Key Spec Table
|Species Reactivity||Key Applications||Host||Format||Antibody Type|
|H, Mk, R, Xn||ELISA, ICC, IHC, IH(P), RIA||M||Purified||Monoclonal Antibody|
|Presentation||Purified mouse monoclonal IgG2a liquid in buffer PBS, no preservative.|
|Safety Information according to GHS|
|Storage and Shipping Information|
|Storage Conditions||Stable for 1 year at -20ºC from date of receipt.|
|Material Size||100 µg|
|Reference overview||Application||Species||Pub Med ID|
|Human N-methyl D-aspartate receptor antibodies alter memory and behaviour in mice.|
Planagumà, J; Leypoldt, F; Mannara, F; Gutiérrez-Cuesta, J; Martín-García, E; Aguilar, E; Titulaer, MJ; Petit-Pedrol, M; Jain, A; Balice-Gordon, R; Lakadamyali, M; Graus, F; Maldonado, R; Dalmau, J
Brain : a journal of neurology 138 94-109 2015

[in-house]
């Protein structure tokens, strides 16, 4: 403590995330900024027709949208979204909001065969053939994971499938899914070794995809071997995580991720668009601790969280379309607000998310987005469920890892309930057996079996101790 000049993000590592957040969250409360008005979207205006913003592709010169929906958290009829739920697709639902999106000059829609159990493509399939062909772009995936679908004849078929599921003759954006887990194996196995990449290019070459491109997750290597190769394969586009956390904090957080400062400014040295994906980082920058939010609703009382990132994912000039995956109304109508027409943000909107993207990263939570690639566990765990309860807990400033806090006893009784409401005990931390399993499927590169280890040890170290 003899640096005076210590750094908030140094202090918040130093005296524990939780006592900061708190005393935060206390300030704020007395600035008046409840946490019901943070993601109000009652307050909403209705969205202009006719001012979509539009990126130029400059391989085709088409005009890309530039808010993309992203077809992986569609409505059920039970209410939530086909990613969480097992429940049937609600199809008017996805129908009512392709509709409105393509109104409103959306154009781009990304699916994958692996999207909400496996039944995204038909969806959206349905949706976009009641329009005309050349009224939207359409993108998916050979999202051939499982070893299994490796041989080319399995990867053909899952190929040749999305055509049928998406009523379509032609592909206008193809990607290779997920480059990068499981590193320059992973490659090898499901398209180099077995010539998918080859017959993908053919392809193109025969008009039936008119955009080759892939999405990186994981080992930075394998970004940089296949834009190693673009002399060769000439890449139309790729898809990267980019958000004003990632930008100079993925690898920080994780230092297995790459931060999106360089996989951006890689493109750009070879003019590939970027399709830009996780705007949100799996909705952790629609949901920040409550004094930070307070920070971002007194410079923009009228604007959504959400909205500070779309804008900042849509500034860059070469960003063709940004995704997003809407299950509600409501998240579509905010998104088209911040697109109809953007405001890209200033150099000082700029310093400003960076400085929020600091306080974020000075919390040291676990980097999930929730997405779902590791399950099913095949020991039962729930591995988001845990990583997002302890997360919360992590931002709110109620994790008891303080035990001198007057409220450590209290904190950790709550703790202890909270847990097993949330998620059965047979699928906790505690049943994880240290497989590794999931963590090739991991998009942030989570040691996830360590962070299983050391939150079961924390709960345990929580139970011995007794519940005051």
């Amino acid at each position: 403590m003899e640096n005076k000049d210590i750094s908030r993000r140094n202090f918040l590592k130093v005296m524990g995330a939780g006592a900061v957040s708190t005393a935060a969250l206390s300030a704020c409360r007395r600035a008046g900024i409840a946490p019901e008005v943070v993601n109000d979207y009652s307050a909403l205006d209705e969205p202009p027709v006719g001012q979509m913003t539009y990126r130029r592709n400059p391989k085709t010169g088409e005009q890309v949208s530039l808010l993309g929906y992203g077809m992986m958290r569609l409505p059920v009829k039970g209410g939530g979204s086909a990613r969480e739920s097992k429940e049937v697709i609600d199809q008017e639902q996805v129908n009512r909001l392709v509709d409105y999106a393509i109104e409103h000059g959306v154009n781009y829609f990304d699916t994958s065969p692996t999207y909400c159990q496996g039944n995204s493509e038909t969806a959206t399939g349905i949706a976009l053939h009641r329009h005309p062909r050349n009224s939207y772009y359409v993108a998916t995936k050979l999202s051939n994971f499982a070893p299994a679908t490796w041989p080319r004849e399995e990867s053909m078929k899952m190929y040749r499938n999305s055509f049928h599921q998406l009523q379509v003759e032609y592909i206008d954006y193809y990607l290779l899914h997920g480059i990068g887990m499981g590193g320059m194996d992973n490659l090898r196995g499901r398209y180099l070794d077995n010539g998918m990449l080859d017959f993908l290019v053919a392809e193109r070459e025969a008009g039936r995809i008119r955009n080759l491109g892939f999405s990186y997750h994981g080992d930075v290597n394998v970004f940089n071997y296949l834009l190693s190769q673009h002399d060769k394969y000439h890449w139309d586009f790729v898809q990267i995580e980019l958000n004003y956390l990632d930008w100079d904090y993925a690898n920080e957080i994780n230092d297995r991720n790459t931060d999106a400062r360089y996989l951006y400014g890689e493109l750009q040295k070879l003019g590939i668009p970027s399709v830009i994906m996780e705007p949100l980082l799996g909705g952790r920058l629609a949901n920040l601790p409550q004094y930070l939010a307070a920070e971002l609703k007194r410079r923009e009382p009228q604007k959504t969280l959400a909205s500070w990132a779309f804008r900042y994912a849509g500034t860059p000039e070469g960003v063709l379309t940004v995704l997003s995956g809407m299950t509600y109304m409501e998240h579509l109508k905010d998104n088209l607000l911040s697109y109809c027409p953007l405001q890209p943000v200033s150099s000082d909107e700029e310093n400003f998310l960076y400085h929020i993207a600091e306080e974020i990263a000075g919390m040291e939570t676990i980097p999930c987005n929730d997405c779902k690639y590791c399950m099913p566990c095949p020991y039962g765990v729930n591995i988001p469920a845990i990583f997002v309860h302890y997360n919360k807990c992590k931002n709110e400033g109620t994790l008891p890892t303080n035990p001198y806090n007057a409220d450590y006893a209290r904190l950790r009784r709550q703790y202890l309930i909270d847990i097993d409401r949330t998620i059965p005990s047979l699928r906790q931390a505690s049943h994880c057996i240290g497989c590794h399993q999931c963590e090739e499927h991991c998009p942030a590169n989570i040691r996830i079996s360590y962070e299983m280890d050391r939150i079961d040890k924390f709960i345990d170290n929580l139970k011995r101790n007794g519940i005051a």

Anti-N-methyl D-aspartate receptor (NMDAR) encephalitis is a severe neuropsychiatric disorder that associates with prominent memory and behavioural deficits. Patients' antibodies react with the N-terminal domain of the GluN1 (previously known as NR1) subunit of NMDAR causing in cultured neurons a selective and reversible internalization of cell-surface receptors. These effects and the frequent response to immunotherapy have suggested an antibody-mediated pathogenesis, but to date there is no animal model showing that patients' antibodies cause memory and behavioural deficits. To develop such a model, C57BL6/J mice underwent placement of ventricular catheters connected to osmotic pumps that delivered a continuous infusion of patients' or control cerebrospinal fluid (flow rate 0.25 µl/h, 14 days). During and after the infusion period standardized tests were applied, including tasks to assess memory (novel object recognition in open field and V-maze paradigms), anhedonic behaviours (sucrose preference test), depressive-like behaviours (tail suspension, forced swimming tests), anxiety (black and white, elevated plus maze tests), aggressiveness (resident-intruder test), and locomotor activity (horizontal and vertical). Animals sacrificed at Days 5, 13, 18, 26 and 46 were examined for brain-bound antibodies and the antibody effects on total and synaptic NMDAR clusters and protein concentration using confocal microscopy and immunoblot analysis. These experiments showed that animals infused with patients' cerebrospinal fluid, but not control cerebrospinal fluid, developed progressive memory deficits, and anhedonic and depressive-like behaviours, without affecting other behavioural or locomotor tasks. Memory deficits gradually worsened until Day 18 (4 days after the infusion stopped) and all symptoms resolved over the next week. Accompanying brain tissue studies showed progressive increase of brain-bound human antibodies, predominantly in the hippocampus (maximal on Days 13-18), that after acid extraction and characterization with GluN1-expressing human embryonic kidney cells were confirmed to be against the NMDAR. Confocal microscopy and immunoblot analysis of the hippocampus showed progressive decrease of the density of total and synaptic NMDAR clusters and total NMDAR protein concentration (maximal on Day 18), without affecting the post-synaptic density protein 95 (PSD95) and ?-amino-3-hydroxy-5-methyl-4-isoxazolepropionic acid (AMPA) receptors. These effects occurred in parallel with memory and other behavioural deficits and gradually improved after Day 18, with reversibility of symptoms accompanied by a decrease of brain-bound antibodies and restoration of NMDAR levels. Overall, these findings establish a link between memory and behavioural deficits and antibody-mediated reduction of NMDAR, provide the biological basis by which removal of antibodies and antibody-producing cells improve neurological function, and offer a model for testing experimental therapies in this and similar disorders.